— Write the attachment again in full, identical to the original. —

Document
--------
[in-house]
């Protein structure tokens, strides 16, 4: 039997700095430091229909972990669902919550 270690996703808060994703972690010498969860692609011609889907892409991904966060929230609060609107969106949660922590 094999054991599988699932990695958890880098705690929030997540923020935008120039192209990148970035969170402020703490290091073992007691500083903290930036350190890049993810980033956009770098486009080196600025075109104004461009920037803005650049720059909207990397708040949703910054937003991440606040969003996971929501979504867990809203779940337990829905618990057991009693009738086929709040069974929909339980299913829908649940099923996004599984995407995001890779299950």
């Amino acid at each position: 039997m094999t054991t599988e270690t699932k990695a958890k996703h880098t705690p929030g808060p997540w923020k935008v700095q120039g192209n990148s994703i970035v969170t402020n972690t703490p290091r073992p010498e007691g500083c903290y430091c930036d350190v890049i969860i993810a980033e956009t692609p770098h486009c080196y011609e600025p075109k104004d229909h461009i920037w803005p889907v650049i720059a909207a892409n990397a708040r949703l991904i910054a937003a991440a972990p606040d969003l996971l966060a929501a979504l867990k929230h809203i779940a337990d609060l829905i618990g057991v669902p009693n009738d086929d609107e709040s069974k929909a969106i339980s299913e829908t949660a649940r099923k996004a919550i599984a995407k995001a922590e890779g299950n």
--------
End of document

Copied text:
[in-house]
């Protein structure tokens, strides 16, 4: 039997700095430091229909972990669902919550 270690996703808060994703972690010498969860692609011609889907892409991904966060929230609060609107969106949660922590 094999054991599988699932990695958890880098705690929030997540923020935008120039192209990148970035969170402020703490290091073992007691500083903290930036350190890049993810980033956009770098486009080196600025075109104004461009920037803005650049720059909207990397708040949703910054937003991440606040969003996971929501979504867990809203779940337990829905618990057991009693009738086929709040069974929909339980299913829908649940099923996004599984995407995001890779299950």
């Amino acid at each position: 039997m094999t054991t599988e270690t699932k990695a958890k996703h880098t705690p929030g808060p997540w923020k935008v700095q120039g192209n990148s994703i970035v969170t402020n972690t703490p290091r073992p010498e007691g500083c903290y430091c930036d350190v890049i969860i993810a980033e956009t692609p770098h486009c080196y011609e600025p075109k104004d229909h461009i920037w803005p889907v650049i720059a909207a892409n990397a708040r949703l991904i910054a937003a991440a972990p606040d969003l996971l966060a929501a979504l867990k929230h809203i779940a337990d609060l829905i618990g057991v669902p009693n009738d086929d609107e709040s069974k929909a969106i339980s299913e829908t949660a649940r099923k996004a919550i599984a995407k995001a922590e890779g299950n």